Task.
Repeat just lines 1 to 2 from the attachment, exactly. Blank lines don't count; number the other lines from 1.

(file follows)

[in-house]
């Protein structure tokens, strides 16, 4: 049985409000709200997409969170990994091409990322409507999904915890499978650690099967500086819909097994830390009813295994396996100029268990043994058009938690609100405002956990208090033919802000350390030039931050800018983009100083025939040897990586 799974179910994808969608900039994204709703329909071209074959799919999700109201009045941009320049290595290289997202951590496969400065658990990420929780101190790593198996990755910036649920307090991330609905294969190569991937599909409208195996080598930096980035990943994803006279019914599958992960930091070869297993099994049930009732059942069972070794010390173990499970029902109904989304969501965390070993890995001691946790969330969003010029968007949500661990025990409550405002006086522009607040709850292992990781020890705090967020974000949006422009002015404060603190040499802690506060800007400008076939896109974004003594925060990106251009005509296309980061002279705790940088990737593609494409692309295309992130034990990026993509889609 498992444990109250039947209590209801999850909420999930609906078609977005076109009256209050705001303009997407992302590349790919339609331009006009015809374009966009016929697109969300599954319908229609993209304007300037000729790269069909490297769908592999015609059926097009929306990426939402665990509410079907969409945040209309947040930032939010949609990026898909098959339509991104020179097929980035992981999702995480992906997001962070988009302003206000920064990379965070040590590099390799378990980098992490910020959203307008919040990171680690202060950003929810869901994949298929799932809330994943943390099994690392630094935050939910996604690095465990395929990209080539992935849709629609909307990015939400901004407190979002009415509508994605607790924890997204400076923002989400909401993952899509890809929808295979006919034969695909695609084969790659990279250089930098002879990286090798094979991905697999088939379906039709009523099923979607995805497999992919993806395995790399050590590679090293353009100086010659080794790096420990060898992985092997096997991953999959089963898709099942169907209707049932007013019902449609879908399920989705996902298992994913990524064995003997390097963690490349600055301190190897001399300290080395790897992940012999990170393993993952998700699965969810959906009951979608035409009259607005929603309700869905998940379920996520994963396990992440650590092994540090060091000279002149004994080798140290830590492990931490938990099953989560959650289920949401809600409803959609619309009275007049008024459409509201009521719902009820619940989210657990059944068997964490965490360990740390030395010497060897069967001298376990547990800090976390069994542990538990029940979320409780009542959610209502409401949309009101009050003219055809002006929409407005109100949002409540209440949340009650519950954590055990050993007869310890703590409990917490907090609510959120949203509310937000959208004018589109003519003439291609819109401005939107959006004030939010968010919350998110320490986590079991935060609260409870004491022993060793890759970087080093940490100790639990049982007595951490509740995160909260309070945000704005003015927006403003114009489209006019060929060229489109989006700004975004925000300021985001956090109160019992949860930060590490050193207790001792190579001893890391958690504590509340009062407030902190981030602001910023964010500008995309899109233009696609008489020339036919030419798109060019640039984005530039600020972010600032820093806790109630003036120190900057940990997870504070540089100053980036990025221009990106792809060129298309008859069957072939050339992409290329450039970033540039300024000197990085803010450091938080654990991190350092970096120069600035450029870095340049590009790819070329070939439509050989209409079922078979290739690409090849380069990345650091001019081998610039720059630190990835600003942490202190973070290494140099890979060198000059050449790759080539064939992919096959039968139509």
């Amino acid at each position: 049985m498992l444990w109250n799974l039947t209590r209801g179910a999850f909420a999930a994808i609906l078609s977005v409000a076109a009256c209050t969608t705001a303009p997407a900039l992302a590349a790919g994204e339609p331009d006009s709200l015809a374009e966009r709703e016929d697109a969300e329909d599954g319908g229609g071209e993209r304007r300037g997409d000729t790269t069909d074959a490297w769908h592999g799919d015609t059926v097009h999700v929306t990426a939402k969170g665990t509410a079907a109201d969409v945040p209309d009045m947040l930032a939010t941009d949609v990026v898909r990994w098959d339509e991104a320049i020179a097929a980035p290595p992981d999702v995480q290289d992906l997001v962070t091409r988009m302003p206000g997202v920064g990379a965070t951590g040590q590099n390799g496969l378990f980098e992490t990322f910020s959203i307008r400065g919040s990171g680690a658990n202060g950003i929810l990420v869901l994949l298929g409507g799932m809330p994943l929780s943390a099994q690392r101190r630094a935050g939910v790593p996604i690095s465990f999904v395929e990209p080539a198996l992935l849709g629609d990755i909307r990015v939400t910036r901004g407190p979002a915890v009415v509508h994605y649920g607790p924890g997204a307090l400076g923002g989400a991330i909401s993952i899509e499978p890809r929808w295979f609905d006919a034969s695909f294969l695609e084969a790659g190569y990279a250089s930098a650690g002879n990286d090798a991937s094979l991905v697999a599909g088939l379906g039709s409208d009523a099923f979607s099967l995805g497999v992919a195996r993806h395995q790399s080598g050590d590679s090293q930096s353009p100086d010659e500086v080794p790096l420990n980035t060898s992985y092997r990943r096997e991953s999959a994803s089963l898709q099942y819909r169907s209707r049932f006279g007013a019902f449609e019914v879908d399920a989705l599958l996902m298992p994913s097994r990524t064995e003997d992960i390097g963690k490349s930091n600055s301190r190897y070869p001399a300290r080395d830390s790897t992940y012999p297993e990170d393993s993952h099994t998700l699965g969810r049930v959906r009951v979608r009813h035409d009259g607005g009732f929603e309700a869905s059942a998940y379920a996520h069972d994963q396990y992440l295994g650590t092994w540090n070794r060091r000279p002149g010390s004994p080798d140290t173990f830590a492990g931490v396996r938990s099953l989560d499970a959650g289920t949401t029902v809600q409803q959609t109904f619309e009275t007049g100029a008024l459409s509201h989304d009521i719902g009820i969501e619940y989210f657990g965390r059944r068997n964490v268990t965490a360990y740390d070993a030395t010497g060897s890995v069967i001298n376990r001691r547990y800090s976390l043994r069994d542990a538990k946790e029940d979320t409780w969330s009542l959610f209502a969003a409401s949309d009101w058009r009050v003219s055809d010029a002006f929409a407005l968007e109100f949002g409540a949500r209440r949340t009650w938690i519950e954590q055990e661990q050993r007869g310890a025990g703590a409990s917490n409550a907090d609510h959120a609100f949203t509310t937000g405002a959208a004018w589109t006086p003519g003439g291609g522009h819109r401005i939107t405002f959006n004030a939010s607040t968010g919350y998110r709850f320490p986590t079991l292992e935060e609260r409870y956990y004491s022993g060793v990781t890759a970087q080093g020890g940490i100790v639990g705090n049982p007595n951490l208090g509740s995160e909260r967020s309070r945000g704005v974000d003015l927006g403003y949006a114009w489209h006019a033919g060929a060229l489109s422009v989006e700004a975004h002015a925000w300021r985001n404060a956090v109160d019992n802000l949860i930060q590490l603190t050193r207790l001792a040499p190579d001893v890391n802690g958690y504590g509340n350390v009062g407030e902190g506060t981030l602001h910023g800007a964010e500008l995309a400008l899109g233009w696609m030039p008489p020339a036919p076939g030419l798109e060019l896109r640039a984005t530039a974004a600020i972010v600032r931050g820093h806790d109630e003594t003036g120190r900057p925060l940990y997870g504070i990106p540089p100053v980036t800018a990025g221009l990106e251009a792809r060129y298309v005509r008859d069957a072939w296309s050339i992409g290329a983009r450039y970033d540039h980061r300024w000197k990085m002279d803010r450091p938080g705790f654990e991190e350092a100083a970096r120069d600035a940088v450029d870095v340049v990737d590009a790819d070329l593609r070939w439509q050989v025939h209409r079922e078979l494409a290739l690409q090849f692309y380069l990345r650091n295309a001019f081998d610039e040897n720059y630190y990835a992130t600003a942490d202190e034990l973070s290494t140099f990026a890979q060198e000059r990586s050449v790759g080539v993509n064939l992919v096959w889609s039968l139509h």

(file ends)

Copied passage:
[in-house]
């Protein structure tokens, strides 16, 4: 049985409000709200997409969170990994091409990322409507999904915890499978650690099967500086819909097994830390009813295994396996100029268990043994058009938690609100405002956990208090033919802000350390030039931050800018983009100083025939040897990586 799974179910994808969608900039994204709703329909071209074959799919999700109201009045941009320049290595290289997202951590496969400065658990990420929780101190790593198996990755910036649920307090991330609905294969190569991937599909409208195996080598930096980035990943994803006279019914599958992960930091070869297993099994049930009732059942069972070794010390173990499970029902109904989304969501965390070993890995001691946790969330969003010029968007949500661990025990409550405002006086522009607040709850292992990781020890705090967020974000949006422009002015404060603190040499802690506060800007400008076939896109974004003594925060990106251009005509296309980061002279705790940088990737593609494409692309295309992130034990990026993509889609 498992444990109250039947209590209801999850909420999930609906078609977005076109009256209050705001303009997407992302590349790919339609331009006009015809374009966009016929697109969300599954319908229609993209304007300037000729790269069909490297769908592999015609059926097009929306990426939402665990509410079907969409945040209309947040930032939010949609990026898909098959339509991104020179097929980035992981999702995480992906997001962070988009302003206000920064990379965070040590590099390799378990980098992490910020959203307008919040990171680690202060950003929810869901994949298929799932809330994943943390099994690392630094935050939910996604690095465990395929990209080539992935849709629609909307990015939400901004407190979002009415509508994605607790924890997204400076923002989400909401993952899509890809929808295979006919034969695909695609084969790659990279250089930098002879990286090798094979991905697999088939379906039709009523099923979607995805497999992919993806395995790399050590590679090293353009100086010659080794790096420990060898992985092997096997991953999959089963898709099942169907209707049932007013019902449609879908399920989705996902298992994913990524064995003997390097963690490349600055301190190897001399300290080395790897992940012999990170393993993952998700699965969810959906009951979608035409009259607005929603309700869905998940379920996520994963396990992440650590092994540090060091000279002149004994080798140290830590492990931490938990099953989560959650289920949401809600409803959609619309009275007049008024459409509201009521719902009820619940989210657990059944068997964490965490360990740390030395010497060897069967001298376990547990800090976390069994542990538990029940979320409780009542959610209502409401949309009101009050003219055809002006929409407005109100949002409540209440949340009650519950954590055990050993007869310890703590409990917490907090609510959120949203509310937000959208004018589109003519003439291609819109401005939107959006004030939010968010919350998110320490986590079991935060609260409870004491022993060793890759970087080093940490100790639990049982007595951490509740995160909260309070945000704005003015927006403003114009489209006019060929060229489109989006700004975004925000300021985001956090109160019992949860930060590490050193207790001792190579001893890391958690504590509340009062407030902190981030602001910023964010500008995309899109233009696609008489020339036919030419798109060019640039984005530039600020972010600032820093806790109630003036120190900057940990997870504070540089100053980036990025221009990106792809060129298309008859069957072939050339992409290329450039970033540039300024000197990085803010450091938080654990991190350092970096120069600035450029870095340049590009790819070329070939439509050989209409079922078979290739690409090849380069990345650091001019081998610039720059630190990835600003942490202190973070290494140099890979060198000059050449790759080539064939992919096959039968139509």